Reckless Driving as Lesser Included Offense
of Aggravated Assault
In criminal law, a lesser included offense is a crime for which all of the elements (essential parts) necessary for a conviction are also elements found in a more serious crime. In Texas, usually you can determine a “lesser included” by listing all of the elements of one offense and seeing if other crimes can be created by the removal of any of those elements.
In limited circumstances, you must look beyond the statute to determine whether a crime has a lesser-included offense. Specifically, when the prosecution pleads (by information or indictment) allegations more specific than the bare statutory elements. This is how Reckless Driving may be a lesser-included offense of Aggravated Assault.
Is Reckless Driving a Lesser Included Offense of Aggravated Assault?
A person commits the crime of Reckless Driving if the person drives a vehicle in willful (sic) or wanton disregard for the safety of persons or property. Tex. Transp. Code § 545.401.
Texas courts have explained that “Reckless Driving” is lesser-included offense of “Aggravated Assault” when “driving” is alleged as the criminal conduct. Benge v. State, 94 S.W.3d 31, 36 (Tex. App.— Houston [14th Dist.] 2002) (lesser-included based on lesser culpable mental state). It is not a question of whether the offense charged is capable of being established on some theory that does not show the lesser included offense. Benge v. State, 94 S.W.3d 31, 35 (Tex. App. 2002). The “driving” element of reckless driving is included within the facts required to establish aggravated assault in this case. Id.
Reckless Driving meets the first prong for lesser-included offenses because the elements of reckless driving are included within the proof necessary to establish the commission of the offenses of aggravated assault and attempted aggravated assault as charged in this case. Dixon v. State, 358 S.W.3d 250, 257 (Tex. App— Houston [1st Dist.] 2011).
When “driving” is not alleged in the indictment of Aggravated Assault, then Reckless Driving is not a lesser-included offense. Rice v. State, 333 S.W.3d 140, 145 (Tex. Crim. App. 2011). However, Rice explains, “[T]he manner alleged will determine the availability of lesser-included offenses.” Rice v. State, 333 S.W.3d 140, 145 (Tex. Crim. App. 2011).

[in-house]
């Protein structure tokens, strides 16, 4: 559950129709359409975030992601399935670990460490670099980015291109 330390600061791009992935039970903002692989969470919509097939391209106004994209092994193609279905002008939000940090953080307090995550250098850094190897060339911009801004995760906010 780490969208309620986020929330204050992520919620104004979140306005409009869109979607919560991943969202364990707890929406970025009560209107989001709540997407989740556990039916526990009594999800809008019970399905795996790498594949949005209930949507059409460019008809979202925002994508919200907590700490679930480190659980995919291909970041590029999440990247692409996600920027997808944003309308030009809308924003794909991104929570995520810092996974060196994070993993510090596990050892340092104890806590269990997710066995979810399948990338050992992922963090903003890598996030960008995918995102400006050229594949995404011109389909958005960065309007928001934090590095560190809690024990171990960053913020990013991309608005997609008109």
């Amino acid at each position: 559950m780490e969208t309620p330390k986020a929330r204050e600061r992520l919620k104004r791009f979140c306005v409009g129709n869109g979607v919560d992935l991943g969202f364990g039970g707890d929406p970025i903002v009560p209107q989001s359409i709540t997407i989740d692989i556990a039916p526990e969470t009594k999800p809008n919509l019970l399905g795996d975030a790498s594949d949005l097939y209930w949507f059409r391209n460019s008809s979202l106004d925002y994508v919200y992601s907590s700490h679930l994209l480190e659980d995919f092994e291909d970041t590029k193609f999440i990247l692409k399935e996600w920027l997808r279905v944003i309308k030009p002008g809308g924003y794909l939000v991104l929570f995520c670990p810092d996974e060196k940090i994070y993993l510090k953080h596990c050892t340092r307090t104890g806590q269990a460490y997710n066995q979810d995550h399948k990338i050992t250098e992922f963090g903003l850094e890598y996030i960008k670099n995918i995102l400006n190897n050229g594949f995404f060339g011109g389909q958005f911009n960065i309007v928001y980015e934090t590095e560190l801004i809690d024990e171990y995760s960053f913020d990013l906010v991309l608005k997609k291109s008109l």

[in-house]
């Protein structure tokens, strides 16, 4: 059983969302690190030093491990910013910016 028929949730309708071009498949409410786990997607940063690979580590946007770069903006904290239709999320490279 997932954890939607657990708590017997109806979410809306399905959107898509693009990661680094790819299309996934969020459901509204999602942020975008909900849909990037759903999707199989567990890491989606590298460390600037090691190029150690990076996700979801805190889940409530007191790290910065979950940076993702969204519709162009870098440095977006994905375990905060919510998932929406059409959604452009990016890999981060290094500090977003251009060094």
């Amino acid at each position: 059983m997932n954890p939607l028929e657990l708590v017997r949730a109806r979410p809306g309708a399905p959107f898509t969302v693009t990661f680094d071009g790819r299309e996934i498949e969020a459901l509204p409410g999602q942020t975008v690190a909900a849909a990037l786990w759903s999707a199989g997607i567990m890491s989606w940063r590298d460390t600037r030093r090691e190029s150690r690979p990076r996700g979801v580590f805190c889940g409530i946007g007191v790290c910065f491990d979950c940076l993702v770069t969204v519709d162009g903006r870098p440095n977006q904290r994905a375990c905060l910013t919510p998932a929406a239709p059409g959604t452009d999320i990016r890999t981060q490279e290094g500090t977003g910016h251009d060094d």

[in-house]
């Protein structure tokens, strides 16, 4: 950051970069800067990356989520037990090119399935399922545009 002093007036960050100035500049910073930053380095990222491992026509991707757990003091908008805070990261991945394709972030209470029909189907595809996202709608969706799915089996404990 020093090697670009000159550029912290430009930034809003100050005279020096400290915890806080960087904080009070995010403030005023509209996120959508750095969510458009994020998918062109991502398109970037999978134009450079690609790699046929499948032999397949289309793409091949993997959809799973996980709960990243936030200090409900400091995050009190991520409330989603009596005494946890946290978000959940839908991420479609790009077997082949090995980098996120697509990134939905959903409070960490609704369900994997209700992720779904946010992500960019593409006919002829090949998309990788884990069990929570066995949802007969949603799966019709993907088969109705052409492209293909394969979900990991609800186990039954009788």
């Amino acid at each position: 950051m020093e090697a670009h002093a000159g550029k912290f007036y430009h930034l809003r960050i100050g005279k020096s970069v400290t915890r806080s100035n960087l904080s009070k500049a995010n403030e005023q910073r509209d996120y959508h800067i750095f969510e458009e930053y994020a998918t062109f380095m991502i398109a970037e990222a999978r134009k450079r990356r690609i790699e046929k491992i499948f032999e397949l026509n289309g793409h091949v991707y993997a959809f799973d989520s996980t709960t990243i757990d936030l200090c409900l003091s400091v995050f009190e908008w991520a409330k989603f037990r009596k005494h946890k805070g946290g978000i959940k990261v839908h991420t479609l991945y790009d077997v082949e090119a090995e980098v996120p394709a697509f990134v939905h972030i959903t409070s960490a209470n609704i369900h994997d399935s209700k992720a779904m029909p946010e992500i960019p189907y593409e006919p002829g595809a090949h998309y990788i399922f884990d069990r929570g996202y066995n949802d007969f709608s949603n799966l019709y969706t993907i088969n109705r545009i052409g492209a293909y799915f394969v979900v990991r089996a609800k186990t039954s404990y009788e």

Evidence of Lesser Included Offense
In all circumstances, there are two prongs for determining the trial judge should instruct a jury on a lesser included charge. The first, is the less serious charge legally a lesser included of the pled charge? This is a legal question, and for Reckless Driving and Aggravated Assault, some notes for your research are included above.
The second prong is whether the evidence gives rise to the necessity to instruct the jury on the lesser charge.
The most common circumstance a jury instruction is given on a lesser included offense is when some affirmative evidence (regardless of how weak or conflicting) would prove that the accused is not guilty of the greater charge but is guilty of a lesser charge. For instance, a person is charged with Aggravated Assault for causing serious bodily injury. The defense presents evidence that the victim did not suffer serious bodily injury, instead only suffered bodily injury.
A less often relied upon situation for seeking a lesser included instruction is the “Multiple Reasonable Inferences” from the same evidence. This means, that when a reasonable jury looks at the evidence presented, that jury could find the accused guilty of either, the pled charge or lesser included. This may apply most often to different culpable mental states.
During questioning, a witness may testify that viewing the conduct of the accused a reasonable person could think it was reckless or criminally negligent. If talking about the results of conduct, a witness may explain, the outcome of the accused’s conduct could have reasonably resulted from less culpable mental state or an unawareness of the “risk” pled in the prosecution’s case.
Not Complete, but seed language for your requested jury charge
A person commits the offense of Reckless Driving if the person drives a vehicle in willful or wanton disregard for the safety of persons or property.
To prove that the defendant is guilty of Reckless Driving, the state must prove, beyond a reasonable doubt, two elements. The elements are that:
- The defendant drove a vehicle;
- With a willful and wanton disregard for the safety of person or property.
[Include relevant application of law to facts unit from the law of the charged offense.]
If you believe from the evidence beyond a reasonable doubt that the defendant is guilty of either Manslaughter/Negligent Homicide/Aggravated Assault on the one hand or Reckless Driving on the other hand, but you have a reasonable doubt as to which of said offenses he is guilty, then you must resolve that doubt in the defendant’s favor and find him guilty of the lesser included offense.
If you have a reasonable doubt as to any element of the offense of Aggravated Assault, then you should consider whether the defendant is guilty of Reckless Driving.